I think that the quote in question is a literary tactic. First Jefferson argues that the institution of slavery destroys not just the moral fabric of society but its industriousness and then he poses the question of God’s wrath.

“For in a warm climate, no man will labour for himself who can make another labour for him. This is so true, that of the proprietors of slaves a very small proportion indeed are ever seen to labour. And can the liberties of a nation be thought secure when we have removed their only firm basis, a conviction in the minds of the people that these liberties are of the gift of God? That they are not to be violated but with his wrath? Indeed I tremble for my country when [I] reflect that God is just: that his justice cannot sleep for ever: that considering numbers, nature and natural means only, a revolution of the wheel of fortune, an exchange of situation, is among possible events: that it may become probable by supernatural interference!”

But then he continues, “The Almighty has no attribute which can take side with us in such a contest.”

Is Jefferson saying that The Almighty cannot decide the issue of slavery in America? After all, the Bible and appeals to God’s word/wrath were used to justify both slavery (probably correctly) and non-slavery with no civil resolution on the horizon.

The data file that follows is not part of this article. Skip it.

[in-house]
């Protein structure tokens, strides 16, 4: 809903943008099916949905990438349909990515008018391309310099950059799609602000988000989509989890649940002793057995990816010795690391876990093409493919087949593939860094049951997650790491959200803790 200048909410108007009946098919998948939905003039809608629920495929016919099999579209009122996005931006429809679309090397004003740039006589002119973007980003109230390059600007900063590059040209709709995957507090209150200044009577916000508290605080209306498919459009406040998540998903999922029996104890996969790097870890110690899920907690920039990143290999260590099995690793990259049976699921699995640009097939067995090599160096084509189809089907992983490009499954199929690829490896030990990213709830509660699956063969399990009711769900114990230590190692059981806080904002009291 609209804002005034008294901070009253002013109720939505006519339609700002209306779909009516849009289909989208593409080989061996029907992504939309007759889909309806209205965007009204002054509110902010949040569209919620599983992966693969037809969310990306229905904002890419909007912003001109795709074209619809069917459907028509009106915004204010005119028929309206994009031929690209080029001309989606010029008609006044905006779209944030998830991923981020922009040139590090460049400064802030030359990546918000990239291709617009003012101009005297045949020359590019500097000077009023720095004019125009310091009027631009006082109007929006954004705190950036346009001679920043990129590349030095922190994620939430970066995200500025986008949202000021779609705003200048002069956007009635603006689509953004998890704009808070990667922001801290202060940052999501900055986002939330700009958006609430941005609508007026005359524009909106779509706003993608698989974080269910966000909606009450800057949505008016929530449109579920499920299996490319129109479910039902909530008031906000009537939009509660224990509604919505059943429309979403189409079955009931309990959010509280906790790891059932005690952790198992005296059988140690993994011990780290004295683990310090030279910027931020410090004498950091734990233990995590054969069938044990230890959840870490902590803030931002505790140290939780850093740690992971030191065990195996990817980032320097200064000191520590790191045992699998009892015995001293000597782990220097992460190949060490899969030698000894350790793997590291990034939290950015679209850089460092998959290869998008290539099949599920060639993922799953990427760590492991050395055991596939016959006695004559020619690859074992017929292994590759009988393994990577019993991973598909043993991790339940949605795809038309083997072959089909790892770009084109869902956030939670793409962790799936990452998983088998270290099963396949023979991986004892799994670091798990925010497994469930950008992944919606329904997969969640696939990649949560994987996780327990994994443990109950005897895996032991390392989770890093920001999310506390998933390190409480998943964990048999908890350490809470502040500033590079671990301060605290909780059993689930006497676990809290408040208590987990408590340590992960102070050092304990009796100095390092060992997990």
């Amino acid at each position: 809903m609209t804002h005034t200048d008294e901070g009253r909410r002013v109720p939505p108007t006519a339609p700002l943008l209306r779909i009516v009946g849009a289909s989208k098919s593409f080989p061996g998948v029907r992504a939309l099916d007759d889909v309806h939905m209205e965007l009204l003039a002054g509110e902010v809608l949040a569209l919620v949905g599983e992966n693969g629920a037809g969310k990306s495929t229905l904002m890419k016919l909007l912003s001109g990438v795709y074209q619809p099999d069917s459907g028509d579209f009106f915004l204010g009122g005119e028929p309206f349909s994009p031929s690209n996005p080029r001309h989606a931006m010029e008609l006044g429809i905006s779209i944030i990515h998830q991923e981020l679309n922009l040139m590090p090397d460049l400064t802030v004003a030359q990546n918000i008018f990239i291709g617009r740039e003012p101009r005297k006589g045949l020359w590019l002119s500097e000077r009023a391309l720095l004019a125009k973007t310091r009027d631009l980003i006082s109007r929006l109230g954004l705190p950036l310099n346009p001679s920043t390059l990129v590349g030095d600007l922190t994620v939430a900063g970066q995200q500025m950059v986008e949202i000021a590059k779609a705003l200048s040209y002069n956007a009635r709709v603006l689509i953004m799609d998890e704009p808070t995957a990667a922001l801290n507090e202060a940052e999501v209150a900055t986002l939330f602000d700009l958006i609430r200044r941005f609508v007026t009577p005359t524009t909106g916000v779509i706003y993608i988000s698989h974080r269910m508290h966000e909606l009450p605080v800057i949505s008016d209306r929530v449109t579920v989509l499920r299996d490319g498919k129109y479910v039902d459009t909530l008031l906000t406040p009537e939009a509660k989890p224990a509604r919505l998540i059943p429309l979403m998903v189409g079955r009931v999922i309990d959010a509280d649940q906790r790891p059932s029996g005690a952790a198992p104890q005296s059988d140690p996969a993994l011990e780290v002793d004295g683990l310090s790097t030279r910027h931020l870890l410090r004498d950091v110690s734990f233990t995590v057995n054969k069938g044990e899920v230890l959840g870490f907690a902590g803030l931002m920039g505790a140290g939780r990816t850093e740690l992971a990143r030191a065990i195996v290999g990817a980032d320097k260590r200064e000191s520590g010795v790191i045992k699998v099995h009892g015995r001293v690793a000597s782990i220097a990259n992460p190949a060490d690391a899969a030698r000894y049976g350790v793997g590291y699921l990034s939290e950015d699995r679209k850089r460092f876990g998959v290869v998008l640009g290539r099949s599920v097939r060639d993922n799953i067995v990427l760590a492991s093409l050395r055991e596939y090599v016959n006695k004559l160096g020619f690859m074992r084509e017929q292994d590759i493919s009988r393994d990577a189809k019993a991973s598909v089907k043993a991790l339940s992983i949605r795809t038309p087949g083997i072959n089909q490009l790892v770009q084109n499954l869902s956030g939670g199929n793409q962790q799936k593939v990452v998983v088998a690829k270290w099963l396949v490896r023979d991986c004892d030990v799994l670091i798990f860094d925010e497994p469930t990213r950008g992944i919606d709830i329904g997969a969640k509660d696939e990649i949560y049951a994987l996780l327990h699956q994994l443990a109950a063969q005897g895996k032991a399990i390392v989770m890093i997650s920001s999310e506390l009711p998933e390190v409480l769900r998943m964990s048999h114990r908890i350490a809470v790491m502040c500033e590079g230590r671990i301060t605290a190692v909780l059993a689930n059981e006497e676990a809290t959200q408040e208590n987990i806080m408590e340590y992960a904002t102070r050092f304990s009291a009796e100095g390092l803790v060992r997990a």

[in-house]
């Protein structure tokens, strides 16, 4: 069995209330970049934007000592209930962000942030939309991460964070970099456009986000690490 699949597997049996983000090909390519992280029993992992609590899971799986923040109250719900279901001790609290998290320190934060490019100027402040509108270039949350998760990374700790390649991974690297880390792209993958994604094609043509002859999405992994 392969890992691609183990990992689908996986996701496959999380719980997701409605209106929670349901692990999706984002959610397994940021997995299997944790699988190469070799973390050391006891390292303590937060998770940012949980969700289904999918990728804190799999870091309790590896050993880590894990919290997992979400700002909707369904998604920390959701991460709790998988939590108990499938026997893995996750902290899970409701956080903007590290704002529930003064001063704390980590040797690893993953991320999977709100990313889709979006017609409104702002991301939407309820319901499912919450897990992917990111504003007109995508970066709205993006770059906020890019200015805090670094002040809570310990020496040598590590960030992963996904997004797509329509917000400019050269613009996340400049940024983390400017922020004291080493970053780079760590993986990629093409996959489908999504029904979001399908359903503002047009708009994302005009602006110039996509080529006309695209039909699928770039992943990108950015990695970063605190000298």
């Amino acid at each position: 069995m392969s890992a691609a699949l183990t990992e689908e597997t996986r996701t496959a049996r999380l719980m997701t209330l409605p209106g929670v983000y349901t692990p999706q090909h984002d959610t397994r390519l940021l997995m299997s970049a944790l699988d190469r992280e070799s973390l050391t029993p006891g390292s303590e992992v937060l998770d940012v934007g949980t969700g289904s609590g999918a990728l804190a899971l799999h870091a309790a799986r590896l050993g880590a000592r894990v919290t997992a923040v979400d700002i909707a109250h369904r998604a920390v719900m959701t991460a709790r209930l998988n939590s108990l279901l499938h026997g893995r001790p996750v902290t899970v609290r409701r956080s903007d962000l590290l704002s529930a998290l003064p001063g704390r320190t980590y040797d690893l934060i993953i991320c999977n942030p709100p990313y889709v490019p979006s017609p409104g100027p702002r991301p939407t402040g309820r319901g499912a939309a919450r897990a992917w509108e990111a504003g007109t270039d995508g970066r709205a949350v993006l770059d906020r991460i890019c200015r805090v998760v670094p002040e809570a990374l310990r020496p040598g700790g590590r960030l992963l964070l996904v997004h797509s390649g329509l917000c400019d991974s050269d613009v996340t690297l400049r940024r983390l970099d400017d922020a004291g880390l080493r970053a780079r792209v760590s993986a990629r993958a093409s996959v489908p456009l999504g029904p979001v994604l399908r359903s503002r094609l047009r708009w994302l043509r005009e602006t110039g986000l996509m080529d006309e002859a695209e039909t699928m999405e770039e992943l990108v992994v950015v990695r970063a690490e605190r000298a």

But what of secular initiatives? Jefferson, “-- But it is impossible to be temperate and to pursue this subject through the various considerations of policy, of morals, of history natural and civil.”

Is he also saying that the issue is un-resolvable period? I don’t think so. I think that he’s saying that deliberations were and would be intemperate. Jefferson laments, “We must be contented to hope they [considerations of policy, of morals, of history natural and civil] will force their way into every one's mind.” [Against personal preferences and self interest?]

And then he states an empirical observation and an appeal, “I think a change already perceptible, since the origin of the present revolution. The spirit of the master is abating, that of the slave rising from the dust, his condition mollifying, the way I hope preparing, under the auspices of heaven, for a total emancipation, and that this is disposed, in the order of events, to be with the consent of the masters, rather than by their extirpation.”